Mark’s beloved cat Charley died yesterday night at the age of fourteen. Charley, whom I referred to more often as Little Puss, was being seen by his vet at the time of death. For the past few weeks we had noticed Charley’s intake of water increase. He would lap up three bowls daily and even knocked over the watering can to get at the contents. We knew something was up because we had never seen Charley drink so much before. Over the past couple of days he had also stopped eating much at all, and come dinnertime wouldn’t get excited about a bowl full of new food. I last saw Charley when I said goodbye to him on Monday morning. He was listless, lying on the carpet by the front door. I urged Mark to take him to the vet before he left on a short trip down east, and yesterday Mark brought Charley in to an early morning vet appointment. All seemed well enough, and Charley was on an IV, staying overnight. Yet in the early evening Charley experienced a shortness of breath while under the vet’s care. Charley took a turn for the worse and died suddenly, without any prior warning.
Mark and I visited the vet first thing this morning and got to listen to the story about Charley last night and also had an opportunity to ask plenty of questions. Blood tests showed that Charley suffered kidney trouble (which was a cause for his constant thirst and thus the IV), diabetes, as well as heart trouble. It was his heart that probably failed him first, as heart trouble in cats is so hard to detect. Cats could be suffering from heart ailments without even a vet knowing.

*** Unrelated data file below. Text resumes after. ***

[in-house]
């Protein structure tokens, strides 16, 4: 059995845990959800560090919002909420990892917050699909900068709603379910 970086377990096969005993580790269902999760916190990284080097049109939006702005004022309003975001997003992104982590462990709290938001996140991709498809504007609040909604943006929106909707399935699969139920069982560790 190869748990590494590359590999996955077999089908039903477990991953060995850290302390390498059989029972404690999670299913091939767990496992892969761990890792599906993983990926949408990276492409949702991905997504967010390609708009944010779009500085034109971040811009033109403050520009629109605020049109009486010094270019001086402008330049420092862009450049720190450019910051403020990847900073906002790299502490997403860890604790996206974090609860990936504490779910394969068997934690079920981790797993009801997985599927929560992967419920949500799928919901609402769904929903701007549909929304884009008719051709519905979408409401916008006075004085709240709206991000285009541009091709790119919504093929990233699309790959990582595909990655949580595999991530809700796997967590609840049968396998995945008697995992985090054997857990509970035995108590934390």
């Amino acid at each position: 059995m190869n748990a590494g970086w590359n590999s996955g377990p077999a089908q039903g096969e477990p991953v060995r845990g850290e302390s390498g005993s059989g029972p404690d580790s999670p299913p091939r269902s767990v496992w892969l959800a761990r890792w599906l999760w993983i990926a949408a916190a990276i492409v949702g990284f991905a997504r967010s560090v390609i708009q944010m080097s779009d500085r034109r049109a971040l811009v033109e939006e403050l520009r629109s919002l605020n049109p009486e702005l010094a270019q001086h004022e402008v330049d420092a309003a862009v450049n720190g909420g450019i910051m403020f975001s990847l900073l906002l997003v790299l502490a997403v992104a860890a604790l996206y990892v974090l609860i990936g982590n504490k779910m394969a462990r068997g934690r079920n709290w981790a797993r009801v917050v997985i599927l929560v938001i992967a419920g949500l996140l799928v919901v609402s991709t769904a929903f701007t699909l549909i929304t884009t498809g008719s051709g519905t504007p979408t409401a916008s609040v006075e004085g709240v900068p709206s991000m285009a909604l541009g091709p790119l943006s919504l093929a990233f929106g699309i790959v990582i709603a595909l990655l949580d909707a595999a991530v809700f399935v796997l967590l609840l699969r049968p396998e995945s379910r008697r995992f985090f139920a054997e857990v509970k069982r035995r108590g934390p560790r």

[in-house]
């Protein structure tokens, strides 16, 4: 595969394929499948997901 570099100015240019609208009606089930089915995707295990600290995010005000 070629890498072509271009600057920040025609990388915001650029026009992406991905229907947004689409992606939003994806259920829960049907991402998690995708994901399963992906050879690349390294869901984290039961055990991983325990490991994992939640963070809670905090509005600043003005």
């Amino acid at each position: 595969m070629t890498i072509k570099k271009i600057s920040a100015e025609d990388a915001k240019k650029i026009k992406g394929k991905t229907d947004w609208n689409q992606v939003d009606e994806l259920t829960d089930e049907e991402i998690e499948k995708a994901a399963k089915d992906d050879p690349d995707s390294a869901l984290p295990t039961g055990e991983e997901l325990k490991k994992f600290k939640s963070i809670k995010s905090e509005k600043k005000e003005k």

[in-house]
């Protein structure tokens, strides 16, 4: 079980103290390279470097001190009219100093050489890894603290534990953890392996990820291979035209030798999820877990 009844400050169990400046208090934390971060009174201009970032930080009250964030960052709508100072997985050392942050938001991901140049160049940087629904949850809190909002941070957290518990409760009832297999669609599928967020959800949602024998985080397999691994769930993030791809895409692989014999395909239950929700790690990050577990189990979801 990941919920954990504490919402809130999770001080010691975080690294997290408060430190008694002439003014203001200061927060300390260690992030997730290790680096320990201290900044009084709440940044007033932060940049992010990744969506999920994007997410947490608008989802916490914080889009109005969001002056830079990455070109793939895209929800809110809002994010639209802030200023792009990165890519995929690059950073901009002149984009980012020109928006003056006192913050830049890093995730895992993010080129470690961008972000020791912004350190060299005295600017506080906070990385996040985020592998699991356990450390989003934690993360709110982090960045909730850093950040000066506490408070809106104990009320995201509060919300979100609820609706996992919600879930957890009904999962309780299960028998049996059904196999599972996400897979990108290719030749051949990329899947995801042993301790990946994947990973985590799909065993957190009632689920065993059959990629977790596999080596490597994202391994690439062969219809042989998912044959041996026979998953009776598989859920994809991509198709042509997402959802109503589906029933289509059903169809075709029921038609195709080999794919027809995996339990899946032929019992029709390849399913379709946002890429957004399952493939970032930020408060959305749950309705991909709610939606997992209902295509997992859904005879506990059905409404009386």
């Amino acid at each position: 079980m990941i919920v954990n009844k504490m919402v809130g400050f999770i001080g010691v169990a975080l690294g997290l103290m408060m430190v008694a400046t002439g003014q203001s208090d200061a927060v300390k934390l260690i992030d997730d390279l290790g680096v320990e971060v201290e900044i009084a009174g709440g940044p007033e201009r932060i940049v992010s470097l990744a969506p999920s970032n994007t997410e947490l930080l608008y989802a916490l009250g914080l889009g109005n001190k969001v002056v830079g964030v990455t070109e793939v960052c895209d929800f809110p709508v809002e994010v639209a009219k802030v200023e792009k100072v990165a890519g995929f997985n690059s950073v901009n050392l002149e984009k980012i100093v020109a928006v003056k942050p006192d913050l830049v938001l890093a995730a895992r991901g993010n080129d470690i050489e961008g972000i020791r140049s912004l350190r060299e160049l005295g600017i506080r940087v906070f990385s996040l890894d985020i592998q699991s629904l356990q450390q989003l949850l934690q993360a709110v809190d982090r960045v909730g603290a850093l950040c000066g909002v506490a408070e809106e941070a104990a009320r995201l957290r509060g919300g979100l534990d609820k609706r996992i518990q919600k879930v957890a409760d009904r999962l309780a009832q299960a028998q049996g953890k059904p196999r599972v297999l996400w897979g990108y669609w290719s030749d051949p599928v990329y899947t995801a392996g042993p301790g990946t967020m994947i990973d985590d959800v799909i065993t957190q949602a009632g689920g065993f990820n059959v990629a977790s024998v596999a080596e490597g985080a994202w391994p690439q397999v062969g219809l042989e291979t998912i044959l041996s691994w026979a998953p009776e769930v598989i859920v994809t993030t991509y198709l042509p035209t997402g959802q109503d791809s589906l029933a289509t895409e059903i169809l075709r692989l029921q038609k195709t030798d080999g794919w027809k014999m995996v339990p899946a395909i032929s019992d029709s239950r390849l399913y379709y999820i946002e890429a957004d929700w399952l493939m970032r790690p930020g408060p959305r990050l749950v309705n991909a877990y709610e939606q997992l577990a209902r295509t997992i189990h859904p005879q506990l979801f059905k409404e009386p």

Charley could very well have died at home had he not been under the vet’s care. What would Mark have done had Charley suddenly stopped breathing and died? I would have panicked and tried to find an emergency clinic, racing there with my lifeless cat in my arms. At least Charley was being observed at the time of his death, so at the time when he needed expert care the most, he had it. The vet tried to resuscitate Charley, which is what we could never have done no matter how fast we raced to an emergency clinic. The vet let us see Charley. I will miss the ice cream fiend Little Puss, who loved to scratch his claws on Mark’s suede slippers.